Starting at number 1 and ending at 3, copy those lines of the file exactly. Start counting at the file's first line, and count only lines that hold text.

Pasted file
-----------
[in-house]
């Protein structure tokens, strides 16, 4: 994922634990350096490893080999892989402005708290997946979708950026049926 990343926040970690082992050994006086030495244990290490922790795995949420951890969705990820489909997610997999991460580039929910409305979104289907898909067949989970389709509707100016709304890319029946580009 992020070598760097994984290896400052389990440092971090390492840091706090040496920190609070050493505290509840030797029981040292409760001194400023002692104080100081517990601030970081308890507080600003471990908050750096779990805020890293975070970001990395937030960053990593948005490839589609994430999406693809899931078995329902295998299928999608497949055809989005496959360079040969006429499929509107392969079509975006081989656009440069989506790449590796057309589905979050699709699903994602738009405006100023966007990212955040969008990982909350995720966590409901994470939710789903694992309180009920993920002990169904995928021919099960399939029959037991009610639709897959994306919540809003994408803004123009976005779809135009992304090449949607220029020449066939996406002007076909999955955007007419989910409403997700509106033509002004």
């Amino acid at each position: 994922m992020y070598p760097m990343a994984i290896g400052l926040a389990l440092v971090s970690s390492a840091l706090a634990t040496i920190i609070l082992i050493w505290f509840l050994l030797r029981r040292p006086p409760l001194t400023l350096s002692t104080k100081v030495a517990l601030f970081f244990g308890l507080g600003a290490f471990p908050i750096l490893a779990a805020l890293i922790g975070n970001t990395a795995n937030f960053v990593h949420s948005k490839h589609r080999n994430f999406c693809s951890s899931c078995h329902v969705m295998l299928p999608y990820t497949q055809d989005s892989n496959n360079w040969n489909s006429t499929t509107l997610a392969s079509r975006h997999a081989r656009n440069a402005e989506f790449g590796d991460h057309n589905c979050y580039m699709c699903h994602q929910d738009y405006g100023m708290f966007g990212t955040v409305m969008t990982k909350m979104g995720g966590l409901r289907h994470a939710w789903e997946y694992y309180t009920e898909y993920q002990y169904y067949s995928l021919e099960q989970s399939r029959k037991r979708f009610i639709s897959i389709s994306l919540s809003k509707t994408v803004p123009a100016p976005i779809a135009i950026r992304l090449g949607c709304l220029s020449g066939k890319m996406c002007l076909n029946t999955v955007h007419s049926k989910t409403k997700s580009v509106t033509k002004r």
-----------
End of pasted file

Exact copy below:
[in-house]
């Protein structure tokens, strides 16, 4: 994922634990350096490893080999892989402005708290997946979708950026049926 990343926040970690082992050994006086030495244990290490922790795995949420951890969705990820489909997610997999991460580039929910409305979104289907898909067949989970389709509707100016709304890319029946580009 992020070598760097994984290896400052389990440092971090390492840091706090040496920190609070050493505290509840030797029981040292409760001194400023002692104080100081517990601030970081308890507080600003471990908050750096779990805020890293975070970001990395937030960053990593948005490839589609994430999406693809899931078995329902295998299928999608497949055809989005496959360079040969006429499929509107392969079509975006081989656009440069989506790449590796057309589905979050699709699903994602738009405006100023966007990212955040969008990982909350995720966590409901994470939710789903694992309180009920993920002990169904995928021919099960399939029959037991009610639709897959994306919540809003994408803004123009976005779809135009992304090449949607220029020449066939996406002007076909999955955007007419989910409403997700509106033509002004």
């Amino acid at each position: 994922m992020y070598p760097m990343a994984i290896g400052l926040a389990l440092v971090s970690s390492a840091l706090a634990t040496i920190i609070l082992i050493w505290f509840l050994l030797r029981r040292p006086p409760l001194t400023l350096s002692t104080k100081v030495a517990l601030f970081f244990g308890l507080g600003a290490f471990p908050i750096l490893a779990a805020l890293i922790g975070n970001t990395a795995n937030f960053v990593h949420s948005k490839h589609r080999n994430f999406c693809s951890s899931c078995h329902v969705m295998l299928p999608y990820t497949q055809d989005s892989n496959n360079w040969n489909s006429t499929t509107l997610a392969s079509r975006h997999a081989r656009n440069a402005e989506f790449g590796d991460h057309n589905c979050y580039m699709c699903h994602q929910d738009y405006g100023m708290f966007g990212t955040v409305m969008t990982k909350m979104g995720g966590l409901r289907h994470a939710w789903e997946y694992y309180t009920e898909y993920q002990y169904y067949s995928l021919e099960q989970s399939r029959k037991r979708f009610i639709s897959i389709s994306l919540s809003k509707t994408v803004p123009a100016p976005i779809a135009i950026r992304l090449g949607c709304l220029s020449g066939k890319m996406c002007l076909n029946t999955v955007h007419s049926k989910t409403k997700s580009v509106t033509k002004r």